Lack of clean water is an issue, with many families taking water from streams and rivers which are also used for washing and bathing. We have established protected springs which pipe water to standpipes near people's homes. We are establishing Village Savings and Loan Association (VSLA) projects which encourage groups of farmers, and especially women farmers, to come together to use a savings scheme to fund improvements in their farming activities. These groups are being greatly welcomed, and they also act as a catalyst for farmers to work together specifically with their coffee crops, ensuring high standards of production and efficient transport to the coffee stations.”

                                            Handfuls of Red Cherries (Image by Agri Evolve)


- What measures are being taken out to maintain sustainability through production?                                                                                             

“With the significant improvements in recent years the farmers are increasingly optimistic about the future of coffee farming and see it as a very positive way of improving their income to a sustainable ‘living income’ where they can comfortably meet all their financial needs. Our team of agronomists provide training and advice to help farmers further improve their yields as well as the quality of their coffee. The whole sector has been neglected over many years and there is much to do to continue the process.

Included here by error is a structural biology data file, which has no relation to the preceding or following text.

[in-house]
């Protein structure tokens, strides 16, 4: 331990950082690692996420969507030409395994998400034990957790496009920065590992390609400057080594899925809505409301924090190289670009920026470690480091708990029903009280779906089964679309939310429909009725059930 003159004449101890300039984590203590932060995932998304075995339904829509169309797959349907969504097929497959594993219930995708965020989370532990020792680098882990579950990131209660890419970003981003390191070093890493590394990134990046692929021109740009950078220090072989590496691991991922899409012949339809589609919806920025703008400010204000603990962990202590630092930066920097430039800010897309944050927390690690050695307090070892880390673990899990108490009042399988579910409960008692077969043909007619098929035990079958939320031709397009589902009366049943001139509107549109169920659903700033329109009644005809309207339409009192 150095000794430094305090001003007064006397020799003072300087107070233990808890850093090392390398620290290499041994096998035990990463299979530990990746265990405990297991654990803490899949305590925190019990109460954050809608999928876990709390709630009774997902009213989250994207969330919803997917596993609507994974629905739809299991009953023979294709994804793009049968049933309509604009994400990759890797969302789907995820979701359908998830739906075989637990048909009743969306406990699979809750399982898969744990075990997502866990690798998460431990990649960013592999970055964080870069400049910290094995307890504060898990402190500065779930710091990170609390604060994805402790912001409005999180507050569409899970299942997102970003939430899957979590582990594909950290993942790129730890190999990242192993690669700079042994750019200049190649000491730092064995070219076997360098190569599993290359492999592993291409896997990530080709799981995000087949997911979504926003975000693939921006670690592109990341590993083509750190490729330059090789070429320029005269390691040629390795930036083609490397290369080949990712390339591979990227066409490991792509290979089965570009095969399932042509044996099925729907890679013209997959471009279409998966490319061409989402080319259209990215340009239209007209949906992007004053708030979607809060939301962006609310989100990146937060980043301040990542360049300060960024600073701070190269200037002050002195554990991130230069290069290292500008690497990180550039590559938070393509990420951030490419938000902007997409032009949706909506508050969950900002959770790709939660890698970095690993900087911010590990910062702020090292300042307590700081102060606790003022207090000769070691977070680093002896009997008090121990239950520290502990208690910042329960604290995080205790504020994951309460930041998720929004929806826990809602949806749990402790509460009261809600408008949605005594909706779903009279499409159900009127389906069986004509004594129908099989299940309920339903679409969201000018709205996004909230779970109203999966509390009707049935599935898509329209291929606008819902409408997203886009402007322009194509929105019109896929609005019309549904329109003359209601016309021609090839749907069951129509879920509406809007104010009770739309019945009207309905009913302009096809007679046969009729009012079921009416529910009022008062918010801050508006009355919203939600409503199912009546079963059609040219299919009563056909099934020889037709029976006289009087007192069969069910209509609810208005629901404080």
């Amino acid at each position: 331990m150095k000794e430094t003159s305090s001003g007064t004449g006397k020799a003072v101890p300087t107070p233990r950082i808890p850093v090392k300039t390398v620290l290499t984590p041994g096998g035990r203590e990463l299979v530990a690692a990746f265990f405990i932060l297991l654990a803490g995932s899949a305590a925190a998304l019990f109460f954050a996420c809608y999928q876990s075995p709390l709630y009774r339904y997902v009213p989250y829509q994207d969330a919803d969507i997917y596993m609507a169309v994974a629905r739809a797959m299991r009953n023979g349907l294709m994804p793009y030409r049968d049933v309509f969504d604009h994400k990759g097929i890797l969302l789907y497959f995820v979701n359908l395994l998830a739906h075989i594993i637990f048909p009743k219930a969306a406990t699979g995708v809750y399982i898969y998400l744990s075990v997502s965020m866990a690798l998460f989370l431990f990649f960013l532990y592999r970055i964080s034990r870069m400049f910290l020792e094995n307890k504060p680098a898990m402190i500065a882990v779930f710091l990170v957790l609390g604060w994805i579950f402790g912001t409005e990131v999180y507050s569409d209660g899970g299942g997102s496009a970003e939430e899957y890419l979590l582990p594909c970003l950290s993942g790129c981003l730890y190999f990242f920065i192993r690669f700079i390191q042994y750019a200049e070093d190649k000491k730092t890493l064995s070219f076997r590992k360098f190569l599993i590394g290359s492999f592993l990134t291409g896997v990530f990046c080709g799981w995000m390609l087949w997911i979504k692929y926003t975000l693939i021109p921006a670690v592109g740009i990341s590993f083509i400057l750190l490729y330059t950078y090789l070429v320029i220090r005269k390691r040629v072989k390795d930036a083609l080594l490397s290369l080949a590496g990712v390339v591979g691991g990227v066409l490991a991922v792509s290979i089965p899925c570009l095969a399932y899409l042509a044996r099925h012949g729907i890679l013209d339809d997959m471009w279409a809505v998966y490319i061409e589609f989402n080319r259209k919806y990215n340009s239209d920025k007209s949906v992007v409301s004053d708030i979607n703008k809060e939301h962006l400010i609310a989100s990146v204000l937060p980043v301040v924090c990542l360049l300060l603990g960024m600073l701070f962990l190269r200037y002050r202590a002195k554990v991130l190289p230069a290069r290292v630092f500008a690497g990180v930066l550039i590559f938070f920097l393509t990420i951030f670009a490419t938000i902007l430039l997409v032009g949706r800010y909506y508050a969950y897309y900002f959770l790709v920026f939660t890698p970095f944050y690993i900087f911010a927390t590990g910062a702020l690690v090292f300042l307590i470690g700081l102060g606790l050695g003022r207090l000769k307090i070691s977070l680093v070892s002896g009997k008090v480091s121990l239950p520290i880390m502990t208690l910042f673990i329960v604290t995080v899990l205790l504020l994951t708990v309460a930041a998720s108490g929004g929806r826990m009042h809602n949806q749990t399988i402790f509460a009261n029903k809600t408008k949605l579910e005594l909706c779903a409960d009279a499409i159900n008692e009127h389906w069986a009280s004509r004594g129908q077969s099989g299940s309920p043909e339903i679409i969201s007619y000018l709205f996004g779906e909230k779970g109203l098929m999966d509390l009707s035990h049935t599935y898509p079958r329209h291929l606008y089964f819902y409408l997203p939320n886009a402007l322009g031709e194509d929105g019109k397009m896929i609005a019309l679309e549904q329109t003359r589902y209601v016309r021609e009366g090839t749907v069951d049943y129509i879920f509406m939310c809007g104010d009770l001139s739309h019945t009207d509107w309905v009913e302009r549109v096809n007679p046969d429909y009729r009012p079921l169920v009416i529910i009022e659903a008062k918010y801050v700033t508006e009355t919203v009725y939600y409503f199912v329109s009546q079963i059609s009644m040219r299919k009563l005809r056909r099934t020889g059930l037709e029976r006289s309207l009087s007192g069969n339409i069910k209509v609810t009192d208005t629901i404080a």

For example, many of the trees are old, some over 50 years old, and so stumping is one way of rejuvenating a coffee tree. Farmers need good training to be confident to do this. Planting new seedlings is also a way of strengthening the sector and we have established and supported over 20 community nurseries producing new seedlings from good quality seed. These are now being planted across the region.

As well as stumping, farmers are taught the importance of soil conservation, mulching, and pruning and other Good Agricultural Practice. We are increasingly enrolling farmers on UTZ and Rain Forest certification schemes, though at present not all coffee produced is ‘certified’.

Sustainability depends on long-term commitment and successful operation as a business. Agri Evolve has shown both of these over the past 5 years and we remain totally committed to working alongside farmers throughout the Rwenzoris to bring the inherent excellent quality from the coffee trees to customers around the world.”